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Copyright, Scanning and Photocopying

Isn’t it the University’s responsibility to look after copyright?
No it isn't. Although the University has a responsibility to ensure that we comply with the law, it is the responsibility of the person making the copy to ensure that they do not infringe the law. Posters near all MFDs have a brief explanation of the current regulations.

What can I copy for my own private use?
It is illegal to copy anything that is protected by copyright without the permission of the copyright holder. However, the Copyright, Designs and Patents Acts, 1998 does recognise that this is restrictive in practice and so allows copying of some material without permission under "fair dealing" which allows copying provided:

  • it is for personal use, for the purposes of research or private study

  • it is for criticism or review

  • it comprises no more than

    • one article from a single issue of a journal, or one paper from a set of conference proceedings
    • a maximum of one complete book chapter from any one title
    • the whole of a poem or short story, not more than 10 pages in length, if contained in a collection of such works in book form
    • no more than 10% of a work

What about commercial use?

Under the terms of the Copyright Directive 2001/29/EC copying for any commercial purpose is not allowed, i.e. "fair dealing" does not apply to any copying for commercial purposes.

Although the University is a non-commercial organisation, it is the purpose of the copying which is relevant, not the nature of the organisation making the copies. For example, copying carried out for the purposes of research sponsored by a commercial organisation would qualify as copying for a commercial purpose, and a spin-out company based at the University would count as a commercial organisation. If copying is required for a commercial purpose, a copyright fee will be charged, collected by the Copyright Licensing Authority, then passed on to the copyright holder.

Can the library make copies on my behalf?
The Library can make copies, in line with the limits for individual copying, but must charge full cost for this service. As yet, the Library has no mechanism for providing this service.

Can lecturers make multiple copies to hand out in class?
Yes, but only within clearly defined limits. The CLA licence allows for one copy to be made for each student, and a copy for the lecturer. Copying for class use is limited to:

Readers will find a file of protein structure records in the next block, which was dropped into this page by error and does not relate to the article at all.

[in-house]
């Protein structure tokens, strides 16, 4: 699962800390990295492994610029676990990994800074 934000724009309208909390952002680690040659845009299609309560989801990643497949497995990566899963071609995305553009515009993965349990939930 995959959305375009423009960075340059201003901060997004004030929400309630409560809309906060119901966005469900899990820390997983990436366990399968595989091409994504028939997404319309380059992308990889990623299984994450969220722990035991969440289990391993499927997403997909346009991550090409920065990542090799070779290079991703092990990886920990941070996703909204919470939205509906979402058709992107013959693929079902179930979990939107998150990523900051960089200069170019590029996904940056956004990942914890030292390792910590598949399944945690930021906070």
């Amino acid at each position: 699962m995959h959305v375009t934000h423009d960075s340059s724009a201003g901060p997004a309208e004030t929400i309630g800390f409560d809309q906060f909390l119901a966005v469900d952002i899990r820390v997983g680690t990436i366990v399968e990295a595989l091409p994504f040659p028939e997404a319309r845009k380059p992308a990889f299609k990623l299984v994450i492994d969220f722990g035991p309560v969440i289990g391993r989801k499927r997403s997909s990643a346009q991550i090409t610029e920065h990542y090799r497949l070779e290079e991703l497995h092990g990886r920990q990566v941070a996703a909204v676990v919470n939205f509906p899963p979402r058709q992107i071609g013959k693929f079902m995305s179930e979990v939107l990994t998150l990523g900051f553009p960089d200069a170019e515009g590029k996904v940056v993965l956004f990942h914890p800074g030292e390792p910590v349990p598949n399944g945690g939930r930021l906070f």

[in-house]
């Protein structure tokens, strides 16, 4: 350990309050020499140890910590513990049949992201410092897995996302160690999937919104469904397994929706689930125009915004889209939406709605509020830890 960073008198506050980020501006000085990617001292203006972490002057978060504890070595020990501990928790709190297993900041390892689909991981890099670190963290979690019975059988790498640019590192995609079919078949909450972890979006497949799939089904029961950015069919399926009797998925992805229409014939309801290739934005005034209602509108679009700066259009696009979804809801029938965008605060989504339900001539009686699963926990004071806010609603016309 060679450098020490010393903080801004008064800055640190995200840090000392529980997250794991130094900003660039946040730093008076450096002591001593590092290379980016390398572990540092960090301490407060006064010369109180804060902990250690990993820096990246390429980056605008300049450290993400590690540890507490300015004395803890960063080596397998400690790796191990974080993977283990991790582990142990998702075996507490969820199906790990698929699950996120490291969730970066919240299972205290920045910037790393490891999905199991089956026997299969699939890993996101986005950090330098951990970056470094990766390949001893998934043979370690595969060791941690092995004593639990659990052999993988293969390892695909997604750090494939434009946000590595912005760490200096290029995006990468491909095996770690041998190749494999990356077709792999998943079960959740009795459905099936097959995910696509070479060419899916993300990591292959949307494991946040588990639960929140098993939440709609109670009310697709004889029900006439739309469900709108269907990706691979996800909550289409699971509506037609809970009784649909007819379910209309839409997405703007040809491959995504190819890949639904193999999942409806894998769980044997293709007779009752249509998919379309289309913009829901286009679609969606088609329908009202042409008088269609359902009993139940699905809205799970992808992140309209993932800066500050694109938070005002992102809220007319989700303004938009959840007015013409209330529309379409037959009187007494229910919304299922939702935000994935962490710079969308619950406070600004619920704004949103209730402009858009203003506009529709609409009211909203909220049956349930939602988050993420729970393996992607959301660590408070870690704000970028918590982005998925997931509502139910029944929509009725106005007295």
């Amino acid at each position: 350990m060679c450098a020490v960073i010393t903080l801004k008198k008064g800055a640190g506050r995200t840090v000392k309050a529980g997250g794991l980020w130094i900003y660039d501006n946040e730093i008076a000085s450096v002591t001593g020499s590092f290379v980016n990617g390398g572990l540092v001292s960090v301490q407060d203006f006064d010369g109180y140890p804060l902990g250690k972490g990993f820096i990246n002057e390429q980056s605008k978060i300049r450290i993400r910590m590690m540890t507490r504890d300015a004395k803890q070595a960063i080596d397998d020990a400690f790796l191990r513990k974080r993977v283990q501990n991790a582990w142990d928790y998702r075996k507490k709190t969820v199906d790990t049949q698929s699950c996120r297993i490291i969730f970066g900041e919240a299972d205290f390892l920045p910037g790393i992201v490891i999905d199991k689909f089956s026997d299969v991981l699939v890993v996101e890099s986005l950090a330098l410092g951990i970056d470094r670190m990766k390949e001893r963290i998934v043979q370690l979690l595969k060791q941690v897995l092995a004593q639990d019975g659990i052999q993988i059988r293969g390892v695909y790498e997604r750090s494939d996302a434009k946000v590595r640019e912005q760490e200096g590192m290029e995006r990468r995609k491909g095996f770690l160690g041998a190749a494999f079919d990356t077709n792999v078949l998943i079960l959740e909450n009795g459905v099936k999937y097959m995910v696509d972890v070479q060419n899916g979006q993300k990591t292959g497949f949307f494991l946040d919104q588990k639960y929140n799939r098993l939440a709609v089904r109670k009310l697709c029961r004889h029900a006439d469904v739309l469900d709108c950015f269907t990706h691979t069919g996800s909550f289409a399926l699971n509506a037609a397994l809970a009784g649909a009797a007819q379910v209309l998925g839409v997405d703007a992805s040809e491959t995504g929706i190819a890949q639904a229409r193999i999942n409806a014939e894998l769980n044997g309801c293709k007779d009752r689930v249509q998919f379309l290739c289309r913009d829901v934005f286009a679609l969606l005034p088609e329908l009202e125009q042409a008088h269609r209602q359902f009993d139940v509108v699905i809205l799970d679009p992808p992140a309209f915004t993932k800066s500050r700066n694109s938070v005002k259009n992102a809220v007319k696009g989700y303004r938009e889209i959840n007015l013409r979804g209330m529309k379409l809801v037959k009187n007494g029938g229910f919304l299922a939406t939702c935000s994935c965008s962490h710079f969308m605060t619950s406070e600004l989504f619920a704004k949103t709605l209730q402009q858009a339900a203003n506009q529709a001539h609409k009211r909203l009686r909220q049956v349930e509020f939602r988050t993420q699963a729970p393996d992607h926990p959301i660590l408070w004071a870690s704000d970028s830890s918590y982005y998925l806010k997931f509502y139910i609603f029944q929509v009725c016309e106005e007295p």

• one article from a single issue of a journal
  • one paper from a set of conference proceedings
  • one chapter, or 10%, of a book

There is a list of excluded categories and excluded works – publishers and books which are not covered by the licence – available from the CLA’s web site at:

Does this include newspaper articles?
Yes, within the limits of the Newspaper Licensing Agency licence. This allows for up to 250 copies of any one article in paper, fax or acetate format only. The copies must be accompanied by a statement saying it is copied with permission from the newspaper concerned. Copies made under the terms of the licence are limited to educational and internal management purposes only, and cannot be used for sales or promotion or inclusion in other publications.

Does the CLA licence include copying for course packs?
Yes! The CLA licence now provides the ability to photocopy for course packs.

Is copying materials for distance learners covered by the CLA licence?
Yes, distance learners are included in the blanket CLA licence, as long as they are recorded in HESA (Higher Education Statistics Agency) data. They are counted as full students, even if they are only part-time, on the grounds that more photocopying is done for distance learners.

Is copying materials for non credit bearing courses covered by the CLA licence?
Non credit bearing courses are covered by the amended CLA licence, with effect from 1st August 2004.